“One does not simply build a salary structure”
Following up on my previous posts on the differences in globally graded vs traditional salary structures and job-based approaches vs salary structures, I’d like to add one more piece to make it a trilogy. But hopefully a good trilogy like the Before trilogy or Lord of the Rings, and not Look Who’s Talking or the Star Wars prequels.
In my sheltered tech-client-heavy existence, it is easy for me to forget that for many industries and many countries, a globally graded salary structure doesn’t work all that well and even within tech, it has its flaws. That said, companies will often look for the elegance of career levels that tie to salary and other components of pay such as bonus and equity, without the need for a completely separate set of grades for their salary structures, or a job-based approach.
Enter the Hybrid, or “Cluster” approach…
I like to think of this as creating a mini traditional structure within each career level. The process begins as it would with a globally graded approach where each job aligns to a career level, then we need to decide what to do with the assortment of salaries that fall within each career level.
In the example above, in our hypothetical Grade 7, we see a collection of roles, at the Individual Contributor 4 and Manager 3 career levels. Naturally, in most companies, this data will be varied depending on the value of the role. The first step is to organize this data from high to low (as is the first step with a traditional salary structure):
Once we have the data organized, we then look for natural groupings, or “clusters” and average out the data to create a midpoint intended to accommodate the jobs in said cluster. Once all the grades and roles are accounted for, the result is something that looks like this:
The illustration above is very basic and intended to demonstrate the mechanics, but it isn’t difficult to imagine things getting more complicated. The flaws with this approach are similar to the flaws of a traditional salary structure. Clusters that make sense from a market data standpoint, may not make sense from an internal equity or job architecture standpoint meaning that some override and adjustment is required. A lack of job-specific market data, may also be an issue with this approach placing more emphasis on data cleaning and “patching up”. Finally, the resulting midpoints may not give a reasonable progression between clusters meaning that some smoothing is required (as is the case with all approaches).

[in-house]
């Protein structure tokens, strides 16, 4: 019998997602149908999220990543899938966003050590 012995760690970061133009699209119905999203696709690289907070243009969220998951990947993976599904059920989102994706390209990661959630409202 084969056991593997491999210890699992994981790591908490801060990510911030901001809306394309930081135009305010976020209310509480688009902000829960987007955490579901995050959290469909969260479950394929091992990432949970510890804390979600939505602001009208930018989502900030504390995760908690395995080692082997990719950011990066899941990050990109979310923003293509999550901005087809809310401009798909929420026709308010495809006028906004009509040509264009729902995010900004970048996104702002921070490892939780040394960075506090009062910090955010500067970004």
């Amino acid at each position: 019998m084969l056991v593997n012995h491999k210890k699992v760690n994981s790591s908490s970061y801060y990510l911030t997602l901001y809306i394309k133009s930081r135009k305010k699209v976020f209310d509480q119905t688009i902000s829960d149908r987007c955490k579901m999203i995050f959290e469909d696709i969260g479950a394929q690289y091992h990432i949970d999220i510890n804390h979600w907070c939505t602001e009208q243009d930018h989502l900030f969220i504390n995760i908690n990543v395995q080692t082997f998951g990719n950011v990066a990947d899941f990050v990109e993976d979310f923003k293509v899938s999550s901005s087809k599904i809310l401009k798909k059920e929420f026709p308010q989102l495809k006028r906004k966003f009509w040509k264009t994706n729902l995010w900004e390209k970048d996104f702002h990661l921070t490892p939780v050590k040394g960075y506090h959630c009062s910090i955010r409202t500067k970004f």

In theory though, once constructed, this allows for a global grading approach, with a closer alignment to market data, without some of the issues that arise from a globally grade salary structure (in the way I described it here with sets of ranges per functional grouping).
This also, isn’t the only “hybrid” approach, and there are other ways to include multiple bands within grades. One approach is to create a pre-defined set of tiers within each grade and then slot roles in based on the market data which creates a consistent number of tiers per grade. Another approach is to create functional groups of roles within the grades themselves, and use average differentials to maintain consistent relationships between role types. This last suggestion may end up as a set of midpoints that are very close to, or the same as, the globally graded approach and the difference ends up predominantly one of look and feel.
As always, there is still no “right” approach. A hybrid approach such as this, would be my personal preference instead of a completely independent set of traditional salary grades in most scenarios but may come across as convoluted and difficult to understand in a complex organization. It also only adds value if career levels are used and understood for things like career pathing and internal seniority which isn’t always the case.
That concludes the trilogy. Probably more Jar Jar Binks than Frodo and Sam in the end but let me know your thoughts on the hybrid approach in the comments below:
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